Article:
A sunrise, a hot cup of coffee, and a wild kitten frolicking around my apartment is my typical morning. As I declutter, toss, and work to sell all of my belongings to move across the country next month, I find myself flooded with memories of everything I now have to let go of. The peace of my own space, the people I’ve met, the home I created for myself, and ironically, spent the past 4 months re-furnishing, only to have to get rid of it all.
Home has always been a touchy word for me. Having grown up in an unsafe environment and spending my adolescent years couch-hopping from one friend’s space to another’s, my younger self couldn’t even begin to dream of the life I have now. I had a hunger for stability and a safe space to come back to, day after day. Who could have imagined that one day I would?
I like to think of myself as an overly-prepared-leaver. Before I’ve arrived anywhere, I’m already planning where I’ll be going next. Having trained myself to think of each place as a temporary one for living, I didn’t think I was capable of staying put. It took me three and a half years to actually furnish the apartment I’ve been living in so that it feels like home. Why bother creating a comfortable space when I know I’m going to go?
I found, funnily enough, as much as I craved stability, staying in one place for too long also began to make me feel trapped. Life is annoying that way. Vacillating from wanting a home to craving exploration left me tangled and lost, time and time again. How can I intertwine a nomadic way of living with a sense of stability?
Letting go of a life you created really forces you to reflect on how you would like to live moving forward. What I’ve been unpacking now is my definition of home, and with that comes a host of ideas for what I would like it to mean for myself. Stability and security don’t necessarily have to equate to trapping yourself. Enjoying exploration and moving around doesn’t have to mean you are flighty.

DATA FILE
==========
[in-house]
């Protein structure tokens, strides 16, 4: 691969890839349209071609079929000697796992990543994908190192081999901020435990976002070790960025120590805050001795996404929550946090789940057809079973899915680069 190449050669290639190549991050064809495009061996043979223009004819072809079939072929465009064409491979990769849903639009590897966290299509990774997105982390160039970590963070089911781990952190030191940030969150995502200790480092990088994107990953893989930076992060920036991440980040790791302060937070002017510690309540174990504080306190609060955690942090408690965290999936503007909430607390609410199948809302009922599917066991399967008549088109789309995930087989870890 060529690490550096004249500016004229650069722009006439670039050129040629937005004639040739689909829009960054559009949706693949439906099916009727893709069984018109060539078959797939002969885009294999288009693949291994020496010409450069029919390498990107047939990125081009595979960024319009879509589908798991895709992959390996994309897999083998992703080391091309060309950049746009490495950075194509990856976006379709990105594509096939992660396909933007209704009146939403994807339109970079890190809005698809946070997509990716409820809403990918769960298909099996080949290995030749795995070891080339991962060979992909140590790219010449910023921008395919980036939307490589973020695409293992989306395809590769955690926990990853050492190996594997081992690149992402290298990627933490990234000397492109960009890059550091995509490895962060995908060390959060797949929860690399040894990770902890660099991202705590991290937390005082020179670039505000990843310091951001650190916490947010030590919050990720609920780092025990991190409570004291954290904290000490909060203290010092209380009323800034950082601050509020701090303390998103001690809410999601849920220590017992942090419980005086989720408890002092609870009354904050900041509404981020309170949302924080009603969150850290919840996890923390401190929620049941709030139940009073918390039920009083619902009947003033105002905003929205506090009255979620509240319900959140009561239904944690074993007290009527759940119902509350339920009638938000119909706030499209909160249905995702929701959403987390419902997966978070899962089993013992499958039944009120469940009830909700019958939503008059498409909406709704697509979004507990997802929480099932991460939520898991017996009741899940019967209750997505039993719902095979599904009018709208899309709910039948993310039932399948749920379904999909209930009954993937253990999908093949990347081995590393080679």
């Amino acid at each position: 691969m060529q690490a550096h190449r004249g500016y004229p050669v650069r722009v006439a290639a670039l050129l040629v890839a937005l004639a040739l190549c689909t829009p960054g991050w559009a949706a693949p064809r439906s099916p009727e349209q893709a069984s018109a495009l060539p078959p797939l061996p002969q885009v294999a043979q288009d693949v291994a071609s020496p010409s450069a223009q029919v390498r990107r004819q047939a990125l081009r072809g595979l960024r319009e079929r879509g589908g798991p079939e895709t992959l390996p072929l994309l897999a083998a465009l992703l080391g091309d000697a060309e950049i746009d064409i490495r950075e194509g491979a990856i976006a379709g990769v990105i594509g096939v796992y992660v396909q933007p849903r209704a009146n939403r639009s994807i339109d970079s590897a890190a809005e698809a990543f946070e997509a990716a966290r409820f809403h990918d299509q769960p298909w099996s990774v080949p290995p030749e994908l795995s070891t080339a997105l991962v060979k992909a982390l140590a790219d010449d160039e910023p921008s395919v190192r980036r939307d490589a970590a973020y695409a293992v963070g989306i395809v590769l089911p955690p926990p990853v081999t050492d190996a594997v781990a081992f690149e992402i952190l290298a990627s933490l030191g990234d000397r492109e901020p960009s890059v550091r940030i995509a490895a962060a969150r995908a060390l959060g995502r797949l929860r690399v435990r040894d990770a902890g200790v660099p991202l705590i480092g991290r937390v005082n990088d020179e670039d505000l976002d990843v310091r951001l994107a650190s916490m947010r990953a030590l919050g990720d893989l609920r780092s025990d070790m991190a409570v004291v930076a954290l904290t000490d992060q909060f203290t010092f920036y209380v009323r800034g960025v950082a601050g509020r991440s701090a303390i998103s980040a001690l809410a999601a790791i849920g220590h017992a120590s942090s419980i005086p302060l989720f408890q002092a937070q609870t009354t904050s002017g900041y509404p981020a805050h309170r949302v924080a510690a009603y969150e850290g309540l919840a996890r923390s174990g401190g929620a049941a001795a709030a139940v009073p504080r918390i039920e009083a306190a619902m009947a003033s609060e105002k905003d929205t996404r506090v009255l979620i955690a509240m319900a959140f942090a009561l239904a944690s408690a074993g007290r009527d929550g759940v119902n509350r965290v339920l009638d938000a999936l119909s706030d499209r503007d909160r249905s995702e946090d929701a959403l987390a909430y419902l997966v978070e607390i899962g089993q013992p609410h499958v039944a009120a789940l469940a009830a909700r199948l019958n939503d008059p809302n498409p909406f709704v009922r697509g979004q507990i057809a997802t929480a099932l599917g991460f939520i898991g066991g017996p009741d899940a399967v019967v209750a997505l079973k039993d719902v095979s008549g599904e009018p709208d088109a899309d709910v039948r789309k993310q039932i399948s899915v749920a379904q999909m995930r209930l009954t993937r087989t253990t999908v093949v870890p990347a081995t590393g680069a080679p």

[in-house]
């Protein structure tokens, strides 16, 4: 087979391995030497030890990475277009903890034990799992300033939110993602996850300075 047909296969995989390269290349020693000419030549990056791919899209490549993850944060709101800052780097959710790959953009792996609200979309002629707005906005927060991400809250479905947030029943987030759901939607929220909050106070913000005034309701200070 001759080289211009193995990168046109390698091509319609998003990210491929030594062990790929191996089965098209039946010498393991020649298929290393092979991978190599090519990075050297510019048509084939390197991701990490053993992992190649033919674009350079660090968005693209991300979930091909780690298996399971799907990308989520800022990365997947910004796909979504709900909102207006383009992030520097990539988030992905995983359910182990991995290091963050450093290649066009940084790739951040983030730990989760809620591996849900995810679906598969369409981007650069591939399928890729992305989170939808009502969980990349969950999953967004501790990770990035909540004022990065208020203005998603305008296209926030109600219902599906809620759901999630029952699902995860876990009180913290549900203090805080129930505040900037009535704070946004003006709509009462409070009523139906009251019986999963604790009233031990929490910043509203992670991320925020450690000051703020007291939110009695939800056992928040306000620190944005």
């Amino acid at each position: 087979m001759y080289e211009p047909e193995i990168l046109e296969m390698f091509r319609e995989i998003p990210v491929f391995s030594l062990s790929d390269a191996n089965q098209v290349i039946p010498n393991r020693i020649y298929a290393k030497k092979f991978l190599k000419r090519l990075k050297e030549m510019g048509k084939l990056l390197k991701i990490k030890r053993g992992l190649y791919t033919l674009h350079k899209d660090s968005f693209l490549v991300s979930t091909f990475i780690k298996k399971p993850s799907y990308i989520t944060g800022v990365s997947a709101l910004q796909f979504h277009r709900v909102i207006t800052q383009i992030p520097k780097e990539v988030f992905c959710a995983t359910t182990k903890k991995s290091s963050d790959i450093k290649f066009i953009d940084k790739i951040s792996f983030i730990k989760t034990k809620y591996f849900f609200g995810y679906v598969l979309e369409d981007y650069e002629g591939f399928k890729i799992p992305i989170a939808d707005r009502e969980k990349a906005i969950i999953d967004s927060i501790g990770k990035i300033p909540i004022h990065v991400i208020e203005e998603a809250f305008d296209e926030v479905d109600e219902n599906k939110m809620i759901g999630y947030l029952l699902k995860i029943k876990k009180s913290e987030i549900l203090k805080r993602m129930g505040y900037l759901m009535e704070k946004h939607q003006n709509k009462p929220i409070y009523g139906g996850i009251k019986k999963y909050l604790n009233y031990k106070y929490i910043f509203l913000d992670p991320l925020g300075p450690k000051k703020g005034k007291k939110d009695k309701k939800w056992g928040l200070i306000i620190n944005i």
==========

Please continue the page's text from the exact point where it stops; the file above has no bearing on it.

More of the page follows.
Finding a home within myself has always felt unmanageable. It was easy to label my moody nature and restlessness as unreliable. It was even easier to attach my grounding to the people around me, the city I lived in, the array of books that flooded my space, the job I had, and the amount of money I made. The irony of this perceived stability is that it attaches your sense of security along with that which can be taken away from you in an instant.
What I’m interested in now is the idea of home being a fluctuating concept. Maybe we can define it by what we need at this moment of our lives to feel safe. Right now, what that looks like for me is: a support system around me, writing, and my kitten, Frida. If I have all those things, I’ll feel at home. Maybe that will expand as I move forward, or maybe that’s all I have ever needed. Maybe I won’t necessarily need to be physically next to my support system, later on, maybe I’ll want to be closer to a creative community. But I think predicting what I “might need at some point” seems counterproductive. This is simply what I need in this moment of my life, and so that is what I choose to move towards.